As a kid of the early 80s, UK TV had few things to offer me outside of its’ cheaply produced school holiday programming. For six weeks in the summer, two weeks at Christmas and the odd week here and there through the rest of the year I’d be glued to the set watching Junior Kickstart, Why Don’t You?, Wide Awake Club and…the adverts. Outside of these hedonistic holiday times TV was for grownups and I, comfortable with my own company (I was an inveterate loner), sat there and soaked up all that proper grown up goodness. Bruce Forsyth’s ridiculous hair, hours of David Attenborough, Tomorrows World and of course every single film. The blacker and whiter, the better.
For me the best of these old films (now I’d call them ‘Classic’) were the Laurel and Hardy films. The slapstick obviousness of the jokes appealed to my childs’ brain. I related to those two clowns. Stans’ sadness, his lack of awareness, his fear and Ollie’s quiet seething, fourth wall breaking looks straight at you and his pathos rich attempts at dignity clicked with me in a way that not much else did. With hindsight I reckon these were my formative years. To this day I feel more at home with old films, their black and whiteness, their scritchy sound and the personalities on screen than I do with CGI driven super hero flicks without a hint of anything real in them.
So I’m glad to say I can finally get to review a Laurel and Hardy film. ‘Pack up Your Troubles’ is a 1932 pre-code feature. Just their second feature film as it happens after knocking out mostly shorts in the years since they began working as a double act in the mid 20’s. The story picks up with our two heroes trying to hide from a recruiting officer. They feign disability (badly of course) and are forced to sign up. Following some high jinks during basic training they’re off to war. They make a friend (who dies) and they end up doing something heroic by mistake.
After the war they’re back home and looking for the daughter of their dead chum to make sure she gets looked after by his parents. All of this, of course, with plenty of falling over, doing things wrong and punches on the nose. Jeez people punched each other in the face a lot in the 1930s. Anyone does the slightest thing to annoy someone else….punch on the nose. Mix up someone’s identity for someone else?.…..punch on the nose. Drop stinking rubbish in an army generals’ front room…..you guessed it. Giant, haymaking punch on the nose.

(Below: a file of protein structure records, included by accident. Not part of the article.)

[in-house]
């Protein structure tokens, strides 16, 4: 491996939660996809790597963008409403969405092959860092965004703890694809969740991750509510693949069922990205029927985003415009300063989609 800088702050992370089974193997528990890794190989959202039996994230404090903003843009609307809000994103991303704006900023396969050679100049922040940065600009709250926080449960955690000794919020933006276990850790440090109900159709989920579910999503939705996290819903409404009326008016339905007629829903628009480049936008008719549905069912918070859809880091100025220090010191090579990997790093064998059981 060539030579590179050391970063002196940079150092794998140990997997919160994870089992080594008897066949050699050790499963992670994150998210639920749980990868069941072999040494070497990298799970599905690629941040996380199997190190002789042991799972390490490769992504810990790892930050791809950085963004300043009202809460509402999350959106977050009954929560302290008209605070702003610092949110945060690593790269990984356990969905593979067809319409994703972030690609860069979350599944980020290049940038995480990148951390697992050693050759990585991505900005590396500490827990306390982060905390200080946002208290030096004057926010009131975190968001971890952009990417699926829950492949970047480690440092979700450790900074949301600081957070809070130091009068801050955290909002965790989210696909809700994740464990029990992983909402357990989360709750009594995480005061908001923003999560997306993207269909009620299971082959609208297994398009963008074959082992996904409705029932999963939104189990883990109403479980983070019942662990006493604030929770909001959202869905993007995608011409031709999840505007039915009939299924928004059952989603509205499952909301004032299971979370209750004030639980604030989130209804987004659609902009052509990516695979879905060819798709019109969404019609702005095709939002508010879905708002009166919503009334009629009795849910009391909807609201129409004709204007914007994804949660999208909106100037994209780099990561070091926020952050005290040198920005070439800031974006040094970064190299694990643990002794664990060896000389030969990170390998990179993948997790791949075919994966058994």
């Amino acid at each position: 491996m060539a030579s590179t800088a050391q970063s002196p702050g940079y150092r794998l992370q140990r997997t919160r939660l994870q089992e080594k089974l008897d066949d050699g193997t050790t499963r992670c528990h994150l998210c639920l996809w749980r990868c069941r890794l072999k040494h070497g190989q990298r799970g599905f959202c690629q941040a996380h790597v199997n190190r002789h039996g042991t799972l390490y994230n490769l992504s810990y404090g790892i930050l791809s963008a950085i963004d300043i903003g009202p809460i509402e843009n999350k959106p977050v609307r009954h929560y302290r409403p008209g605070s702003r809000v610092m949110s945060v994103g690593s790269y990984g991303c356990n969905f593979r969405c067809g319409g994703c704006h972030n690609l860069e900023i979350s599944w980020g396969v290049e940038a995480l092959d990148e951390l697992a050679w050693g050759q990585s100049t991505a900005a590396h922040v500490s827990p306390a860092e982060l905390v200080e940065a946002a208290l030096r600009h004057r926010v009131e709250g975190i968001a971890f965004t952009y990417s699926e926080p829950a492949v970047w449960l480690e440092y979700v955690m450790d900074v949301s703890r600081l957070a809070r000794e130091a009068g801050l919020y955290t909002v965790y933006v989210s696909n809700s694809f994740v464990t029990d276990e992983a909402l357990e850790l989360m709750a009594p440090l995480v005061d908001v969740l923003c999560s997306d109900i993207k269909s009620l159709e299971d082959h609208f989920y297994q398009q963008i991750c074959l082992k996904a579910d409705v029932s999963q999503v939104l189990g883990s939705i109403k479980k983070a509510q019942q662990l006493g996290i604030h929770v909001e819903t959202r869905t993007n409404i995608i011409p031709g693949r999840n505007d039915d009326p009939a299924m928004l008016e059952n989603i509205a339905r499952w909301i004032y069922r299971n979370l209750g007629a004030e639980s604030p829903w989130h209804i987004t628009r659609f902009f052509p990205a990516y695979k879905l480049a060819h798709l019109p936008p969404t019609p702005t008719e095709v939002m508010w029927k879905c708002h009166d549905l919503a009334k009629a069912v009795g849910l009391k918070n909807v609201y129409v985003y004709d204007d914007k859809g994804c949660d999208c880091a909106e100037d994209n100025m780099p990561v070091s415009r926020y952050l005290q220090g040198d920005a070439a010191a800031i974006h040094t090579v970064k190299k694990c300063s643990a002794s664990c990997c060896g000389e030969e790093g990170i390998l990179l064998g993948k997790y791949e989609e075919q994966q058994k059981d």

The real guts of the story is the search for their dead pals’ parents. The backdrop of the Great War serves as little more than to help set this all up. Is the film funny? In parts yes. I laughed out loud once or twice. But, for the most part, it’s the usual array of early Hollywood, Keystone Cops, Charlie Chaplin stuff. Falling over, walking into doors, that kind of thing. And that just isn’t funny to me. I struggle to think that viewers back in the 1930’s would’ve been rolling about in the aisles either, but I must be wrong about that I suppose because these two truly are megastars of the era.
The real star of the film for me is the four year old girl in the daughter role. She’d previously starred in a few Hal Roach ‘Little Rascals’ films. There’s a whole long gag that resolves around her telling Stan the Goldilocks story. She puts on funny voices for the different bears and Stan slowly falls asleep in the background as she sits on his lap. It’s funny and on the evidence of this film she could’ve been the next big thing.
However, according to her Wiki page, after this film her father started demanding more money for her and the studio let her go. That was the end of her career, years active: 1931-1932. She lived out her life in anonymity until her son bought her a video tape of this movie in the 1990s. The movie was introduced by Laurels’ daughter Lois who mentioned the pair had searched for her as they grew older and their movie careers came to an end. Her and her family contacted the Laurel and Hardy fan club (The Sons of the Desert) and she was famous once more. Nice story.
The production is pretty much what I’ve come to expect from 1930’s Hollywood. The editing is a bit rough around the edges, and the story jumps about a bit but for the most part the story is well told. There’s a musical accompaniment throughout the whole thing which helps mask the scratchy, fuzzy audio. It doesn’t hang around either coming in at 68 minutes start to finish which is great news for my short attention span.
The DVD I have comes with two versions of the feature, one in black and white and the other one in colour! Far out brussel sprout! Colour! In 1932. Well not real colour, it’s ‘Colourised’, which I suppose means someone has basically painted each and every frame of the film. Even so it makes a difference. I watched the first half in black and white and then flipped to the colourised version. It made for a very different, and slightly better experience overall.
All up this is an okay film from some true legends of Hollywoods’ Golden Age. Laurel and Hardy are the giants whose shoulders all future comedians are standing on. It’s funny in places and I can forgive it the unfunny bits because it’s 1932. As it happens I played a few bits to my seven year old and she liked the falling over and bumping into doors bits so I reckon I probably first saw these films at around the same age.
Would I recommend it? Why not, it’s only an hour long. The young girl is great and the bad jokes are outweighed by the good. Keep an eye out for the silent screams behind Hardy’s eyes as he briefly breaks the fourth wall on a couple of occasions. Should you want to watch it I found it on the youtubes and have made it my Public Domain Film of the Week. Enjoy.